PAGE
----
Returning characters, such as Toad, are forced to find new roles (that echo similarity) because they have already served their function. The more they return and have that function repeated, the less of a "threat" they are perceived as and the more they are granted joke status. It may seem that Toad's inherent characteristics lend himself to mockery (ie his name is Toad, he resembles a disabled person in those early appearances- which pop. culture just can't help from laughing at), but rather I'd suggest that it is this repeated return to function that caused this. Toad can no longer come back leading a new Brotherhood of Mutants, yet that was once a viable option for the character. Likewise, Vanisher can come back from silver-age camp and be utilised in the darkest X-Force series published (at the time), because Vanisher was never revisited and humiliated in the same way.

    I don't care for Toad, but I do find him interesting. Particularly in how he exists cyclically- abused by Magneto and the X-Men alike. He's one of those many missed opportunities of the Aaron era. That similarity between Wolverine's moral absolutist school (the presented unequivocal good to Utopia's Machiavellian approach) and the deranged Magneto in their similar treatment of a mutant who is considered to be biologically or personally inferior is interesting. It shows that the Jean Grey School had power dynamics of its own. The story went on for something like 42, 43, (??) issues, there was time to unpack things like this. Instead we got clowns and evil children.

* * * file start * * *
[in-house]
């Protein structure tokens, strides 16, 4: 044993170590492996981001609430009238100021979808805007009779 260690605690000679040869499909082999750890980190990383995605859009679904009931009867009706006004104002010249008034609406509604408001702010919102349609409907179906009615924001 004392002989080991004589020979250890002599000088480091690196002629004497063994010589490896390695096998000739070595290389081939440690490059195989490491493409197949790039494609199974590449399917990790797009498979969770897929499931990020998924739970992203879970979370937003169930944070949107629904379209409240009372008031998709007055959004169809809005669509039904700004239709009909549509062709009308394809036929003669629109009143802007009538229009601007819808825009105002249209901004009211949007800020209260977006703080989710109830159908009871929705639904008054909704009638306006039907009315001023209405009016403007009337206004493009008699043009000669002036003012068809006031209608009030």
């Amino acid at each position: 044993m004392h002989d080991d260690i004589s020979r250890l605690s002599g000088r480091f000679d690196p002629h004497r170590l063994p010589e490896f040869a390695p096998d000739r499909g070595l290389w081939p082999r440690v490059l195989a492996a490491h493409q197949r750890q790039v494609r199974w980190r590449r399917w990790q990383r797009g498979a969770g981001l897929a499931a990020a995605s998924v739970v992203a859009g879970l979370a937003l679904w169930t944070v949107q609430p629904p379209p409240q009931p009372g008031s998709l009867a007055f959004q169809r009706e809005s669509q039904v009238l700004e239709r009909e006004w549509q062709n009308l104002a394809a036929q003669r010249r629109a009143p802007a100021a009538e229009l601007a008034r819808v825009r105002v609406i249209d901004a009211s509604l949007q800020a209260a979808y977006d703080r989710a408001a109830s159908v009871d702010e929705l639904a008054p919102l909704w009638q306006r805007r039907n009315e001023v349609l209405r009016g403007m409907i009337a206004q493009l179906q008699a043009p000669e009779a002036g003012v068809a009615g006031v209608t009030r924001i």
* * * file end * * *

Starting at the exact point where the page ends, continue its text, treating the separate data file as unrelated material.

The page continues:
Quote Originally Posted by Baron of Faltine View Post
    That probably one of the most intriguing ideas about the character and his meaning withing the context of superheor comic I have read in a while.
    I concur, and it's also an excellent treatise on one of the inherent hypocrisies of the superhero genre as a whole, that for all the talk about how it shows that those with power have a moral and ethical obligation to defend those without power, all too often it devolves into power fantasies more concerned with the exertion of might than how said might is used. This, of course, leads to a disturbing dynamic where the heroes who are supposed to be selflessly using their power to protect come off instead as using it to dominate, making them seem no better than typical bullies.
    The spider is always on the hunt.

  2. #17
    Mighty Member DragonsChi's Avatar
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    Meh...only time I liked Toad was the way he was designed in and portrayed in the first X-Men Movie by Ray Park and his personality in X-Men: Evolution.

    I've read loads of X-Men in my short life but comic Toad has never done nothing more but repel me. Guy has always been a creep and not because of his powers but his personality. Just because you have the powers of a "Toad/Frog" doesn't mean you have to behave in rapey type of way. Even in the first X-Books the character had a rapey personality. But I digress.

    If Marvel decided to redeem Toad and fuse the X-Men Movie and the X-Men: Evolution Toad into one I would probably be more on his side.